Today after the close the following snippet of a press release was issued by ENER.
Energy Conversion Devices, Inc. (ECD) (Nasdaq: ENER - News), a leading global manufacturer of thin-film solar products, announced today it has appointed Harry W. Zike as Vice President and Chief Financial Officer effective September 1. Mr. Zike will replace Sanjeev Kumar who has decided to leave the company at the end of August to pursue other opportunities. As CFO, Mr. Zike will be responsible for all aspects of ECD's finance function, including accounting, financial planning and analysis, tax, treasury, audit, and information technology activities of ECD. He will report to Mark Morelli, ECD's President and Chief Executive Officer.
Prior to joining ECD, Mr. Zike served as Executive Vice President, Chief Financial Officer and Director with Siemens VDO Automotive Corporation where he headed the financial and business administration operations of the Americas region. Additionally, he was responsible for corporate governance, shared services, information technology/security, treasury and taxes, risk management, insurance, real estate and facilities, internal audit and procurement, and logistics.
While at Siemens Westinghouse Power Corporation, Mr. Zike was Vice President and Chief Financial Officer and Director. In this role, together with the executive management team, he integrated the acquisition of the approximate $1 billion fossil power generation business of Westinghouse into Siemens and managed a fourfold growth in revenue.
Here is the reason for this post. Generally replacing a CFO as long standing as Sanjeev Kumar with a code word for termination (seeking other employment opportunities), sends a panic over financial analysts. Generally replacement of a financial CFO prior to end of FY 10-K signals a missed quarter, an accounting issue, or a disagreement with auditors. Yet the stock went up over eight percent.
Second, look at the resume of the new CFO, a major international executive with multibillion revenue experience, acquisition/divestiture experience, strong knowledge in IT, internal audit, corporate compliance, etc. Much better resume than Sanjeev. Also, Kumar is the last senior management executive to hit the pavement. This signals to me that Morelli now has his team in place.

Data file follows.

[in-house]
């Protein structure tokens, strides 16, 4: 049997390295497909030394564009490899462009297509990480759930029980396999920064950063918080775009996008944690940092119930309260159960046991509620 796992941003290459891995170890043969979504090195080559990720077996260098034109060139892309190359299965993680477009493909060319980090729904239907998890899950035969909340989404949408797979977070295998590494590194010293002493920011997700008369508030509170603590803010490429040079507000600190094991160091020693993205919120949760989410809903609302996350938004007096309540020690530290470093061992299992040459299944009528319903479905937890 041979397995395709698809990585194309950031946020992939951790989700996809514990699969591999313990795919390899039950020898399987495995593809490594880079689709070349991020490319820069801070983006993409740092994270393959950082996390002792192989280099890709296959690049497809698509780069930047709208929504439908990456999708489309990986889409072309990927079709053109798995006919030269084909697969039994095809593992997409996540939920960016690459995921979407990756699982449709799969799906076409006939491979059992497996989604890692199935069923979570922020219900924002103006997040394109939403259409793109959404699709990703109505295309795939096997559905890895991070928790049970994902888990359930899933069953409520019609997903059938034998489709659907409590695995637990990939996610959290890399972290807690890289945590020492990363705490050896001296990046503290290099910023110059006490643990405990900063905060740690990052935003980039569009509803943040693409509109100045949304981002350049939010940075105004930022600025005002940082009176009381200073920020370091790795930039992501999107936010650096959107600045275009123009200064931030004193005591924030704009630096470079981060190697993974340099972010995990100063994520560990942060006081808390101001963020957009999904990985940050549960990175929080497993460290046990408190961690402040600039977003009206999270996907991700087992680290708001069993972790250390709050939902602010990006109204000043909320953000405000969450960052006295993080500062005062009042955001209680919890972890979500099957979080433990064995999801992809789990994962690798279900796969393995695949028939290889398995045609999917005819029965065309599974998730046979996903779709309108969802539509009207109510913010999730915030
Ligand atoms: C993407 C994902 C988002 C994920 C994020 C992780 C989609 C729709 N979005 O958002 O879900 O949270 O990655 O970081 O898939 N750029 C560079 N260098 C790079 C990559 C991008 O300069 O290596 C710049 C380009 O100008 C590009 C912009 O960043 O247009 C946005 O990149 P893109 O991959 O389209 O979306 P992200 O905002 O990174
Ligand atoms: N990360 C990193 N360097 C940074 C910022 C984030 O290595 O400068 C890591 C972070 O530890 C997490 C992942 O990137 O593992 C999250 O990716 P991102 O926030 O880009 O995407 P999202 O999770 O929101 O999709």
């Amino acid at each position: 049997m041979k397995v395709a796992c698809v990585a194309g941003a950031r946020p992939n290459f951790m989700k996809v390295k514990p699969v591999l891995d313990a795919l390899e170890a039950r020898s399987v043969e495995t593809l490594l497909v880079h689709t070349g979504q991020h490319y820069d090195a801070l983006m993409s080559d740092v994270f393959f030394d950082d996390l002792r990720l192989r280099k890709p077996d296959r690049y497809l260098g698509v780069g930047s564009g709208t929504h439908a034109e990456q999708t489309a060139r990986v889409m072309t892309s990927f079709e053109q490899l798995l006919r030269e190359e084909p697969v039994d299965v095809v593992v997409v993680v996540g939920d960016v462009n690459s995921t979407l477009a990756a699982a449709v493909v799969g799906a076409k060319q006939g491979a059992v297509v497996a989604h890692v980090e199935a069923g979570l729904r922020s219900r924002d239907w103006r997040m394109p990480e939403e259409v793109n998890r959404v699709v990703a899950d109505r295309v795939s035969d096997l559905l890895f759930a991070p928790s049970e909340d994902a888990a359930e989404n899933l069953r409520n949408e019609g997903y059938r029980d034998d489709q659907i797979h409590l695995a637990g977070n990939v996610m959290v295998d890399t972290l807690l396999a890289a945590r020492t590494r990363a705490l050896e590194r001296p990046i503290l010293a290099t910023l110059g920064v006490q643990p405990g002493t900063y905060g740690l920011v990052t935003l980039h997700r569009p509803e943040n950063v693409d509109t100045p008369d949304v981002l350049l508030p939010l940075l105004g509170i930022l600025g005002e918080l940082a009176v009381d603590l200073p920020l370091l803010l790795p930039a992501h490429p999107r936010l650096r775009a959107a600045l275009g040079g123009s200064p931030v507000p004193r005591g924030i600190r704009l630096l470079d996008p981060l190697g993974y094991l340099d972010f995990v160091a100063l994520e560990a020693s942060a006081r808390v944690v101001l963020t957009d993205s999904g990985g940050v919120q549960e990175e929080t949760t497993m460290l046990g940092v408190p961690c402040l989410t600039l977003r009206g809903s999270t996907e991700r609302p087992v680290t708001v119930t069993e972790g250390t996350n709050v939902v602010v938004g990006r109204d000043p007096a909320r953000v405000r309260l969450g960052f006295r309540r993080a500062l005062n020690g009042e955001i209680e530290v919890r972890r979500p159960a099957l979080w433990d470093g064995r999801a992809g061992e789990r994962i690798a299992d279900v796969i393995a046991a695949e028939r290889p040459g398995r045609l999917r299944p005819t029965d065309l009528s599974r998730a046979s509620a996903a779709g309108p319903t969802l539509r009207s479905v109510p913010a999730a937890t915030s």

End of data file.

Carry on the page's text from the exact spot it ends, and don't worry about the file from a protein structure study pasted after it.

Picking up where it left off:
Morelli then went on to say strong sales were continuing, so no tempering of street expectations, so my guess he has enough stuff in the year end financials to demolish the rumor-mongers and shorts. Why would a senior guy like him take a role in a small, mid cap flier like ENER unless he sensed a real upside. Read outside confirmation of a successful transition to the new model. Looks like we have another senior member of the team in place.
I wish Kumar the best of success in his endeavors. He has held a steady tiller during our change in crew, we owe him thanks and respect for a job well done. Still, it seems an appropriate time for the new guard to take over the tiller and chart the new course.
Best wishes to all the new management team and to Kumar!
... it's ususally a bad sign. No one quits without a reason.
I don't know what it means in this case, but I'll just throw out a couple of questions about ENER's finances that have been nagging me:
- whatever happened to ENER's auction-rate securities? .....they''re probably illiquid. are they also impaired?
- who on earth lends money to a tech company at 3% ? .....where's the catch? from whom do the lenders expect to profit?
- why did the company facilitate the shorting of its own stock? .....did management act AGAINST shareholder interest?
The answers to some of these questions may or may not have something to do with the CFO's departure. As usual, I can only connect the dots and arrive at my own guess as to what's going on here. But I'm assuming the worst.
I'm still out btw. Neither long nor short. No shares, no options.
>>- who on earth lends money to a tech company at 3% ? .....where's the catch? from whom do the lenders expect to profit? << (post looks)
I think the answers to those Qs are suggested by your next two questions:
>>- why did the company facilitate the shorting of its own stock? <<
IMO, because a) that allowed them to get the low interest rate and b) the shorting manipulations will not affect ENER in the longer run.
>>.....did management act AGAINST shareholder interest?<<
No -- not actual investors, that is. The lenders, who got to borrow shares from ECD, will be in a good position to rip various short-term, chart-based "players" by way of easy manipulating. Longer-term investors will see more volatility, but they will win more the longer they hold.
This CFO was pushed out and replaced with someone that has more experience.It is a big improvement for sure.Morelli wanted his man and not the old fool Stan picked.By the way pushing Stan and Stemple out was the best thing that ever happened to ENER and its shareholders.Yes I undestand what Stan's wife did many years ago,but Stan and Stemple where a real Laurel and Hardy show.